Latest Articles and RecipesCan you name any holidays in October besides Halloween? Â There are a few – United Nations Day(24), Leif Erikson Day(9th), and everyone’s favorite – Mother in Law Day(25th). Planning big celebrations for each of those I assume…..oh yeah Sheldon – Thats Sarcasm! Â Here in SWFL we are looking forward to the “winter” season for many reasons, but the biggest one is “It’s time to Plant the Garden”….that’s right, our biggest growing season has just started and will run to April. Funny how it is totally opposite from most of the USA. Â We have fellow gardeners who have homes “up north” and plant during the regular summer season, wrap that up in Sept/October and then migrate down and start the garden over again here in SW Florida. Â Double your garden, double your fun! Speaking of garden vegetables, we are featuring zucchini for October. Zucchini is a good producer and easy to use in a variety of ways. Perhaps the article will inspire you to a new zucchini adventure.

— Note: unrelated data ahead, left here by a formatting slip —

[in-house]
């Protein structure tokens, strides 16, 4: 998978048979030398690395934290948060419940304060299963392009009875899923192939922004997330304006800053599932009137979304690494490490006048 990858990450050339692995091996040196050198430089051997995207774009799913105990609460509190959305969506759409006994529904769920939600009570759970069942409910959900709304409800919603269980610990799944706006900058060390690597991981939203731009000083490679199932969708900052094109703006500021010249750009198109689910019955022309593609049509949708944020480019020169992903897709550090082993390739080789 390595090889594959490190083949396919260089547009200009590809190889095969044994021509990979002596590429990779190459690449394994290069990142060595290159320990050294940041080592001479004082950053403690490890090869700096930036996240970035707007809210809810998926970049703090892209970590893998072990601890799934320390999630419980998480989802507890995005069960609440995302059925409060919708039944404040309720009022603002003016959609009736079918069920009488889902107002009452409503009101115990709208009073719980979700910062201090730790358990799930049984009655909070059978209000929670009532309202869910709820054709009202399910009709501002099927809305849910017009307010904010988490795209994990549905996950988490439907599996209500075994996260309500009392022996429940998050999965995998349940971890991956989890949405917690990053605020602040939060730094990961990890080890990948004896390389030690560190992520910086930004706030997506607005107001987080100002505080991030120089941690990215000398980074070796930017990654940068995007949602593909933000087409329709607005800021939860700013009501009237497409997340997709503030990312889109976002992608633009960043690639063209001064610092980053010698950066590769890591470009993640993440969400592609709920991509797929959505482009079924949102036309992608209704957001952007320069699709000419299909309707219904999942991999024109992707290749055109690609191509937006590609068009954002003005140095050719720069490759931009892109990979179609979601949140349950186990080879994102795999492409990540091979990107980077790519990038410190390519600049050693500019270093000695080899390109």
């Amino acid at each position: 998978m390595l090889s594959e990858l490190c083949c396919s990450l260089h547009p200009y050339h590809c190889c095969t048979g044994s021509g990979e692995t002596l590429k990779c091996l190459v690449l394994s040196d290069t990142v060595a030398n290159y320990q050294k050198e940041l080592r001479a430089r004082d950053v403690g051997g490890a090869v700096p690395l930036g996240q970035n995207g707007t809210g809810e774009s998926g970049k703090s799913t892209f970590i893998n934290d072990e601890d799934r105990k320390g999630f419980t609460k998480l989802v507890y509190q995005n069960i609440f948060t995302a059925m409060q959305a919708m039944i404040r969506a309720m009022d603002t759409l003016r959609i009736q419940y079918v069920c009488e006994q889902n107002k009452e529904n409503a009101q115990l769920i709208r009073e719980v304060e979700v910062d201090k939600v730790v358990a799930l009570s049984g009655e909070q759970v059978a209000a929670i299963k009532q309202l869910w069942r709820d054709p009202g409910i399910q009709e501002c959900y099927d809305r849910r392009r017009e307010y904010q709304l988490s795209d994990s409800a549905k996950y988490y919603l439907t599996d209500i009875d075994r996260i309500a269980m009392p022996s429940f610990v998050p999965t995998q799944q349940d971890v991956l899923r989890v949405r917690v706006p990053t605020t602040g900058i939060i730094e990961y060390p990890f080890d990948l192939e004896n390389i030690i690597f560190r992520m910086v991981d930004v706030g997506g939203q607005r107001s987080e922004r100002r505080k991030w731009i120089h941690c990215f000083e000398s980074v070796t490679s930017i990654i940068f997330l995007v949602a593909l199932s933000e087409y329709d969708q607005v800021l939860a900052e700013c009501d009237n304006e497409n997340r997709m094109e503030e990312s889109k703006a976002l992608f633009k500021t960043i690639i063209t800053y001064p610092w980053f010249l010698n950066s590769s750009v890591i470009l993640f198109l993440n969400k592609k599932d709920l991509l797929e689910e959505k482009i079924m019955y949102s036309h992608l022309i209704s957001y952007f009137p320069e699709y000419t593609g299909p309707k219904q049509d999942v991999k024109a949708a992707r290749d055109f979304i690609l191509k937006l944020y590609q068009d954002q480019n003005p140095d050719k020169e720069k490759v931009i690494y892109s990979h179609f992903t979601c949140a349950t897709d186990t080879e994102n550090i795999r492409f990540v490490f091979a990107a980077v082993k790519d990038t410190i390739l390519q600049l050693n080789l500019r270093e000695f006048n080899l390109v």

The recipe of the month for October is simply titled “Fresh Fish“. We are fortunate to have such a variety of fresh and salt water fish available here in Florida, that finding just the perfect way to prepare fish is mandatory. We prefer our fish baked, but the way we do the breading the fish comes out flaky with a crunchy topping that fills the bill. Olive oil cooking spray is key to helping the breading stick and have good texture. The simple olive and caper relish is the perfect salty accent for a flaky white fish filet. Give the recipe a try and send us a comment on how it turned out – we’d love to hear about it.
We explore capers as a spice it up element. Capers are actually a flower bud from a caper bush, picked and pickled. The caper bush will produce caperberries if the flower buds are not picked, these too are picked and pickled commonly. Capers are super salty, that briny taste pairs very well with fish as in the recipe of the month shows. Capers are the essential garnish for lox and bagels. Capers are grown in most arid areas and the caperbush is being used constructively in delicate eco-systems as a soil stabilizer as they are very drought tolerant and long lived.
As always: Life is short, Enjoy your Meals!